This is not to say that the compromise package that is now making headlines is guaranteed to have smooth sailing. Questions about the future policy on permits for oil and gas and green energy access to the electrical grid are already sparking protests. The Inflation Control Act marked a shift in the President’s priorities from not only promoting sustainability but also renewing the US role as a global exporter of natural gas. The debt ceiling accord reflects the same dual emphases. The interests in play here are immensely powerful on both sides. Some might balk or hold out for more. But that issue has no bearing on the cardinal point: that right now agreeing to limit federal borrowing while going through the motions on raising taxes will pay off handsomely for Democrats if hardly for many of their voters.
 For a detailed statistical analysis of the problem of “two-way causality” (or “endogeneity” in technical language) between money and votes and how we measure total spending in elections, see Thomas Ferguson, Paul Jorgensen, and Jie Chen, “How Money Drives US Congressional Elections: Linear Models of Money and Outcomes,” Structural Change and Economic Dynamics Vol 61 (2022), pp. 527-45. This final version of the paper contains several sections that were not included in the original INET working paper.
 Our statistics exclude the endpoints of zero and 100, since those are really auctions, not races – the winners are clear. See Ferguson, Jorgensen, and Chen, “Linear Models.”
Two technical notes: This year we did not find heavy spatial autocorrelation in the results; our statistics thus report results using ordinary least squares. And we have for a long time estimated Bayesian instrumental variable models as additional checks for endogeneity, based on a method originally developed by Peter Ebbes and analyzed at length by Irene Hueter (for details and references, see Ferguson, Jorgensen, and Chen, ”Linear Models”). That model shows virtually identical results.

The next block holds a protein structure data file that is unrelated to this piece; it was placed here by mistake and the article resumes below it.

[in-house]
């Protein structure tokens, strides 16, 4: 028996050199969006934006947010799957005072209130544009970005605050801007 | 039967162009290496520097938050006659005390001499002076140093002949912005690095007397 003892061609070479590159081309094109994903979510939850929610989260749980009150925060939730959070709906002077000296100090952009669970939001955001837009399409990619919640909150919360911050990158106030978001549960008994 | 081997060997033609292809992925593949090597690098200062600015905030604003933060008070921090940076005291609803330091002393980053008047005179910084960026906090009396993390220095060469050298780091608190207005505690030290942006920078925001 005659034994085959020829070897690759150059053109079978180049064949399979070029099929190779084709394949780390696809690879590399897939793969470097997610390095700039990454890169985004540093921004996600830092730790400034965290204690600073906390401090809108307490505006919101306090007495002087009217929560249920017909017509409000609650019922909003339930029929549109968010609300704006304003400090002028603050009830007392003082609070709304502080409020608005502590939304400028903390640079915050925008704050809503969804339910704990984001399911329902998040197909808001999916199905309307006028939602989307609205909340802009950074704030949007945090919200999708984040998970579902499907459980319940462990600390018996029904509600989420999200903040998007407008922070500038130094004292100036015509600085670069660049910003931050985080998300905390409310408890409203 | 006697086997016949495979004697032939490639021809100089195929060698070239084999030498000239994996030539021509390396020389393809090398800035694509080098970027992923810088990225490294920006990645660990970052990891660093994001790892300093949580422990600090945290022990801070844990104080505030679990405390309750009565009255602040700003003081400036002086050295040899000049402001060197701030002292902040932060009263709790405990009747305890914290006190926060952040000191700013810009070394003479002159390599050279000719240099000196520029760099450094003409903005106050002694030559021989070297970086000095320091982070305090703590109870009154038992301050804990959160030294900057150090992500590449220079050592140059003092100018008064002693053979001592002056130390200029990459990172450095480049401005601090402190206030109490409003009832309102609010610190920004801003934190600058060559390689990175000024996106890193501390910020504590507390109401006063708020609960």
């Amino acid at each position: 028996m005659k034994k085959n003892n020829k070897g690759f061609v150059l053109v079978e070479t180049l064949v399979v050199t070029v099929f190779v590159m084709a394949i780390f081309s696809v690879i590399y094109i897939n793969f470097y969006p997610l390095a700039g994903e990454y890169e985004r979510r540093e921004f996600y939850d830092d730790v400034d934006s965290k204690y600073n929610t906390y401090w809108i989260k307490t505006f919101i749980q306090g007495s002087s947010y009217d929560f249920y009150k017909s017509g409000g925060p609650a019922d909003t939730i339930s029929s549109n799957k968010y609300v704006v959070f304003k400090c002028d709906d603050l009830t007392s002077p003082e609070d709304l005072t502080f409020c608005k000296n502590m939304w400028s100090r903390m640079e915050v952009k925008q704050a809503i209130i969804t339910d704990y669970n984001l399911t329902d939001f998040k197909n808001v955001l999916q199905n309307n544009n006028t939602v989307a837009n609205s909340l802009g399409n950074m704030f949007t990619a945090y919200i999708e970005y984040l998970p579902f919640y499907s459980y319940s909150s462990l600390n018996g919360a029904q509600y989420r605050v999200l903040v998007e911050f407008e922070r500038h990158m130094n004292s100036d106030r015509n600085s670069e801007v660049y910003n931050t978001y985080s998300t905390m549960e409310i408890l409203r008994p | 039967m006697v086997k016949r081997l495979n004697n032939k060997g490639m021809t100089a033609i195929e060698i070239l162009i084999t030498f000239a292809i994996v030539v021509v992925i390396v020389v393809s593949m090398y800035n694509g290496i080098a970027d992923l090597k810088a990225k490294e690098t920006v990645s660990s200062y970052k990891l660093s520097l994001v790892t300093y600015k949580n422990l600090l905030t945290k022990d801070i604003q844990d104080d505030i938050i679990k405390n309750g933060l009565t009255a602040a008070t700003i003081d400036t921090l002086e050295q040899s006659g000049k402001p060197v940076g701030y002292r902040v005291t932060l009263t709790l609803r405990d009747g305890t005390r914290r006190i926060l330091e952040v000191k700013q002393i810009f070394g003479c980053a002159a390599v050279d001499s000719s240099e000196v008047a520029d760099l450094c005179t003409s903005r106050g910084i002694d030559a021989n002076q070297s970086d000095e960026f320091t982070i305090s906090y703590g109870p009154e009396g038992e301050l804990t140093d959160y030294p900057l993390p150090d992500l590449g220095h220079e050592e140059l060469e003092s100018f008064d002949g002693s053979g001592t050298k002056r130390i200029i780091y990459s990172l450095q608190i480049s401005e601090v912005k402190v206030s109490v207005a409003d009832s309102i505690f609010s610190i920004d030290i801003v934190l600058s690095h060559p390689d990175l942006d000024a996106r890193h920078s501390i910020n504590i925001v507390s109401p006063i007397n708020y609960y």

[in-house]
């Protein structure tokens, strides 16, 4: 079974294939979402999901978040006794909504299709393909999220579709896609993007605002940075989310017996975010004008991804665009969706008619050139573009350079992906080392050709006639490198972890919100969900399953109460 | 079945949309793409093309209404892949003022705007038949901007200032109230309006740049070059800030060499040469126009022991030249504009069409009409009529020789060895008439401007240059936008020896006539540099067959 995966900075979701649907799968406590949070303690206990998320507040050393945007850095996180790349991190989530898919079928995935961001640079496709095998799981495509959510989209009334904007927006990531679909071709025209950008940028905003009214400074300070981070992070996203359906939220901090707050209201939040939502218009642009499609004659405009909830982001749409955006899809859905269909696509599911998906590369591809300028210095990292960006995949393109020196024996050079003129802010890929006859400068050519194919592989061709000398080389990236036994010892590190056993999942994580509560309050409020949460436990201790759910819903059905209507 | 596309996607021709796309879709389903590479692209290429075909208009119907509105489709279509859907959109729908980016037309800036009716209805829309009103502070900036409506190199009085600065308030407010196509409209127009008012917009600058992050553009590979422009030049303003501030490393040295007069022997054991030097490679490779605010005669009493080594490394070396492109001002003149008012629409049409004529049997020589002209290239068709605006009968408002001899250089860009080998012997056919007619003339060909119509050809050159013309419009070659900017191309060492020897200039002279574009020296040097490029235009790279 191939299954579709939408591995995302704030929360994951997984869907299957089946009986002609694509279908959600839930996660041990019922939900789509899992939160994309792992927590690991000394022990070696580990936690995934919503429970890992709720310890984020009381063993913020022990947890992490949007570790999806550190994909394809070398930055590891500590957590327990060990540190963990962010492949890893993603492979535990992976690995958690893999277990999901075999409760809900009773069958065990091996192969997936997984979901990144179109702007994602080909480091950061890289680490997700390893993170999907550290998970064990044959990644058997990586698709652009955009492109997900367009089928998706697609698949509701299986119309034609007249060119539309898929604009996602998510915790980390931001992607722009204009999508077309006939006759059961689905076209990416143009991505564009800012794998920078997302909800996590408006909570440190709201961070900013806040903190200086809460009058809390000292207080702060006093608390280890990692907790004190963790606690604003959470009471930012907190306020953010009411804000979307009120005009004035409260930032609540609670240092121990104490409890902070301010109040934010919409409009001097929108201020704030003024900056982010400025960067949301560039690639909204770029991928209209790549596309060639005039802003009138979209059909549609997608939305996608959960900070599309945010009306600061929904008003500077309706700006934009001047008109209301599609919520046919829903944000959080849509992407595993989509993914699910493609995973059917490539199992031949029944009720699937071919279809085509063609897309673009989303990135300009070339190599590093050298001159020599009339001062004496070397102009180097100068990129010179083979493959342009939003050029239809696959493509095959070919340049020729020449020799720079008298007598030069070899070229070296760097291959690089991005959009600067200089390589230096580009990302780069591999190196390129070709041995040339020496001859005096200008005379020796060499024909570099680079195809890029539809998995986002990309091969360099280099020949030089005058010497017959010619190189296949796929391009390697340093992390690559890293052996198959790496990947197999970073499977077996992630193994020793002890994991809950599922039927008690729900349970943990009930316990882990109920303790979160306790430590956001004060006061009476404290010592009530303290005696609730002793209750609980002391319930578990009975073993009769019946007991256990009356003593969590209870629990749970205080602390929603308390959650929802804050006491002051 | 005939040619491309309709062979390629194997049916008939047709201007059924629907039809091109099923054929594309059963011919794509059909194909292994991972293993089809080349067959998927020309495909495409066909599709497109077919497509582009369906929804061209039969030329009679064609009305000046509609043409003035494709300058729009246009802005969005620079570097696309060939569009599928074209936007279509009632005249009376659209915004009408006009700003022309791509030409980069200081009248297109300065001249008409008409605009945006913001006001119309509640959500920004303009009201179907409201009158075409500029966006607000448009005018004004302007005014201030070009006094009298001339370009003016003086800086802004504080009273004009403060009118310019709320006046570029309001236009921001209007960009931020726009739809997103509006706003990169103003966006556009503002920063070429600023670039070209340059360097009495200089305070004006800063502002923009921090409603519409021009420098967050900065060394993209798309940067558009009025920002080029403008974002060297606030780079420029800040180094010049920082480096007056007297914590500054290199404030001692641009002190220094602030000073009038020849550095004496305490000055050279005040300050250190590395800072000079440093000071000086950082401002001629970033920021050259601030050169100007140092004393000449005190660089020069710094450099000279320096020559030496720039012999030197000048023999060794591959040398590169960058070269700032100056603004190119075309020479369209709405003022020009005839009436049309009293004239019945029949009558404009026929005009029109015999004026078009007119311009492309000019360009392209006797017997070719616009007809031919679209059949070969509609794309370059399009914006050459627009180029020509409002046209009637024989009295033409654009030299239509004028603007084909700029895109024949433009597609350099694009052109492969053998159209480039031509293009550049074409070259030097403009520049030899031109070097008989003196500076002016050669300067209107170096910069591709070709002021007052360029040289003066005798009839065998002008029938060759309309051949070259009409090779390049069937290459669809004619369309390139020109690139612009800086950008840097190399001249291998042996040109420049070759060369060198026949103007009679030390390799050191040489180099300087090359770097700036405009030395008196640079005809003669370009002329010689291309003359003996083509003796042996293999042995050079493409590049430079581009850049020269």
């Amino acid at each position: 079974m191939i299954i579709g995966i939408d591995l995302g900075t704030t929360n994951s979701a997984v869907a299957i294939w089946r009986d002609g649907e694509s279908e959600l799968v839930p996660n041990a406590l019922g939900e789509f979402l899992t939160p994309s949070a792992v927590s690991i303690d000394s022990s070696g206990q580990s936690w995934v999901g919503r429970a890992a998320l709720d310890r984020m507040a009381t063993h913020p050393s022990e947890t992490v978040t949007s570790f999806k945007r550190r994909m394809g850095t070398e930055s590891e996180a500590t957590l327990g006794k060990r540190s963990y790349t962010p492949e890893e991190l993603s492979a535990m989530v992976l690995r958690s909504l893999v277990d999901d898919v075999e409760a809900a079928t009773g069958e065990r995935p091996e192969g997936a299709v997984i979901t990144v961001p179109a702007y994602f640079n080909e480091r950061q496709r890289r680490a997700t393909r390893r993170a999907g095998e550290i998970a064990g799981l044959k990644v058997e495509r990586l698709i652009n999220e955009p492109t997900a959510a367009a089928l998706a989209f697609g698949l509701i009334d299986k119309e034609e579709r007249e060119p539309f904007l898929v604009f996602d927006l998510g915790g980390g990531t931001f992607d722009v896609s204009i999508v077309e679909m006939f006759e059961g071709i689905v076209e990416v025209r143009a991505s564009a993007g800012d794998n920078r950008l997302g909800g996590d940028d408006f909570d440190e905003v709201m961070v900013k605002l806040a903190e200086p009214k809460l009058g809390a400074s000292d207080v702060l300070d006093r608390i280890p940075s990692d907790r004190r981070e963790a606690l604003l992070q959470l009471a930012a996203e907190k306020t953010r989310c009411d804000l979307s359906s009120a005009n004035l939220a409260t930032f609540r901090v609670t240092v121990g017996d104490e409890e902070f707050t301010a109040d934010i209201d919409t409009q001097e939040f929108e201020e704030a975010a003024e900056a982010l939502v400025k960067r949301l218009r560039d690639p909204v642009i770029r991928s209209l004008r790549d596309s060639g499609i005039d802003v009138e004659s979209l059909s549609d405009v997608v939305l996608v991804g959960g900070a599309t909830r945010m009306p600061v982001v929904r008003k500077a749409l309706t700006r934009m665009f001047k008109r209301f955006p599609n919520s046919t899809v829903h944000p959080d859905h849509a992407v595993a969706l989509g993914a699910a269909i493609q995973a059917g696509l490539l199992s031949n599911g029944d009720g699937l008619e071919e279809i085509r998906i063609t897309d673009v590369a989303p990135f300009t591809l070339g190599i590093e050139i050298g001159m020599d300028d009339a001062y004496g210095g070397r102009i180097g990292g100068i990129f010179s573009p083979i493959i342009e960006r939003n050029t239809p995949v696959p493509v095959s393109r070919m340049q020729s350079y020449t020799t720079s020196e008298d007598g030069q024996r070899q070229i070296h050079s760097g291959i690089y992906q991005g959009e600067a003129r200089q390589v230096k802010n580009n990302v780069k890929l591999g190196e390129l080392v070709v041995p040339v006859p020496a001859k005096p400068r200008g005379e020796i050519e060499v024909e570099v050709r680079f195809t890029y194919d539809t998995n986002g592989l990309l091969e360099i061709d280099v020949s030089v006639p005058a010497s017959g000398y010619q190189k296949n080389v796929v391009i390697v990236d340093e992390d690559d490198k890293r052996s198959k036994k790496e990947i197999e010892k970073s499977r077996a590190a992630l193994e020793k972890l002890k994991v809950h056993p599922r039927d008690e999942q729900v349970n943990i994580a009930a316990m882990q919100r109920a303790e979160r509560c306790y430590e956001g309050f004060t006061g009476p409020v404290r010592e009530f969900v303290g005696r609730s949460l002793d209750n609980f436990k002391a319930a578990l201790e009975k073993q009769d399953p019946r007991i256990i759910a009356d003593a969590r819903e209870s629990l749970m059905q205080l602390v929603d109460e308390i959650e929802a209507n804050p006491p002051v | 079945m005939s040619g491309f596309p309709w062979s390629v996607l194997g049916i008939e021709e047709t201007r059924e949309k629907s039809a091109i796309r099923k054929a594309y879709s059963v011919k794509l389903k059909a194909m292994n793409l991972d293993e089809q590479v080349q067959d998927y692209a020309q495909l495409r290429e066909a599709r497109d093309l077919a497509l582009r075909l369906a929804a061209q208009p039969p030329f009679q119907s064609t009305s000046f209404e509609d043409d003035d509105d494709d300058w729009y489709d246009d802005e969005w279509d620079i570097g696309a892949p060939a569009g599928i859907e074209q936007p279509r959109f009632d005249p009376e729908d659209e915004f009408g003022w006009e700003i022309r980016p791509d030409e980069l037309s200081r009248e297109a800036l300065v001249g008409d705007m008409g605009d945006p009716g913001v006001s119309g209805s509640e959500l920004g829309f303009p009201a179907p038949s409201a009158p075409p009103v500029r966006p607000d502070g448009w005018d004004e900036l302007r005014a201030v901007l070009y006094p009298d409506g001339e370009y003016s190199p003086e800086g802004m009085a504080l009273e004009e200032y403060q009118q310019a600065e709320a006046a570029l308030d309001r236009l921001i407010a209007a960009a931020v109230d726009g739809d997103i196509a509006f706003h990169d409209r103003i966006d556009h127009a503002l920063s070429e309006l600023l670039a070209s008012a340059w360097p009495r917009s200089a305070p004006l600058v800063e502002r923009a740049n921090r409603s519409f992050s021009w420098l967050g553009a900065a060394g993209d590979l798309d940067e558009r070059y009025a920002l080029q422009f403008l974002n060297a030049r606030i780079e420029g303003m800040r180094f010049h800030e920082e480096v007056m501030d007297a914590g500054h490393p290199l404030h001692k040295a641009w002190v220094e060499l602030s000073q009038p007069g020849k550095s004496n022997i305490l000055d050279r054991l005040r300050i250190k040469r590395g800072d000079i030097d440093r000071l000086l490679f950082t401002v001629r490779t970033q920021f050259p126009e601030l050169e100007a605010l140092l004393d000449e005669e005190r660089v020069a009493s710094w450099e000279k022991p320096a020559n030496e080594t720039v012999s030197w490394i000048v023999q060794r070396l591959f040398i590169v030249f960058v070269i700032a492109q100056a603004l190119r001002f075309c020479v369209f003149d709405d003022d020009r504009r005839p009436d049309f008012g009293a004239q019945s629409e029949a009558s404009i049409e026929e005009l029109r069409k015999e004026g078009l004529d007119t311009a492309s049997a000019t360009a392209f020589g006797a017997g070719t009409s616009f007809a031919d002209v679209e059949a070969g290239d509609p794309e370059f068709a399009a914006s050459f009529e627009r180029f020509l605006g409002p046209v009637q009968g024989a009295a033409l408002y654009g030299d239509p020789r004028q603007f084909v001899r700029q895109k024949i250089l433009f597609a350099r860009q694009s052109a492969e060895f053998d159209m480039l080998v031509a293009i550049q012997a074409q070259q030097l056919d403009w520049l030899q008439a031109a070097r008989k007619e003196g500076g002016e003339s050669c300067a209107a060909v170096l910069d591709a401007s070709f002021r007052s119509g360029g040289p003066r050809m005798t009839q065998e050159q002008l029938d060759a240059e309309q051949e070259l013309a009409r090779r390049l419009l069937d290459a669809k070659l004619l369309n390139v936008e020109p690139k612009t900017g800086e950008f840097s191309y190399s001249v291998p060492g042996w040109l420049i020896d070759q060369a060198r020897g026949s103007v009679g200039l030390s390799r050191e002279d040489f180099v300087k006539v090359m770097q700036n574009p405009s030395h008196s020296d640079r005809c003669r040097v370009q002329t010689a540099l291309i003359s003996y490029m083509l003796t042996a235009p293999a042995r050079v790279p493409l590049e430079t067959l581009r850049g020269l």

As was the case for the House, the summary statistics come from an ordinary least squares regression; tests for spatial correlation are negative, and the difference with a latent spatial instrumental regression is negligible.
 We generate our data for this essay as we usually do; see the data appendix to Ferguson, Jorgensen, and Chen, “Linear Model.” The figures here for McCarthy are compiled as follows. They are for the 2022 election cycle.
Candidate ID: H6CA22125
2022 State/District: CA20
Principal Campaign Committee ID: C00420935 (Kevin McCarthy for Congress)
Leadership Committee: C00428052 (Majority Committee PAC – McPAC)
Joint Committee: C00541011 (McCarthy Victory Fund)
*Joint Committee: C00484360 (Four Amigos)*
*This committee terminated in March 2021
Republican House Super PAC: C00504530 (Congressional Leadership Fund)
We obtained the unitemized contributions (less than $200 from donors) from the committee’s campaign finance summary files, located here: https://www.fec.gov/data/committees/. The unitemized totals are reproduced below:
C00484360: nothing reported
We obtained the donor amounts from the bulk itemized files, located here: https://www.fec.gov/data/browse-data/?tab=bulk-data.
Donors who contribute to joint committees have those contributions divided to the constituent members of the joint committee; therefore, if the original contributions to the joint committee are counted towards the donor’s total, then the divided portions should not be counted. If the original contribution is not counted towards the donor’s total, then the divided portions should be counted. It must be one or the other. With respect to McCarthy, here is what we did:
1. Original contributions to the McCarthy Victory Fund are counted; hence, any divided contributions going to McCarthy-led constituent committees are not counted.
2. McCarthy-led committees are constituent members of several other joint committees that are separate from the McCarthy Victory Fund. Contributions to those other joint committees are not necessarily contributions exclusively for McCarthy. In these cases, the subdivided contributions are counted.
Donors are individuals, companies, groups/non-profits, and Pacs. We do not count transfers.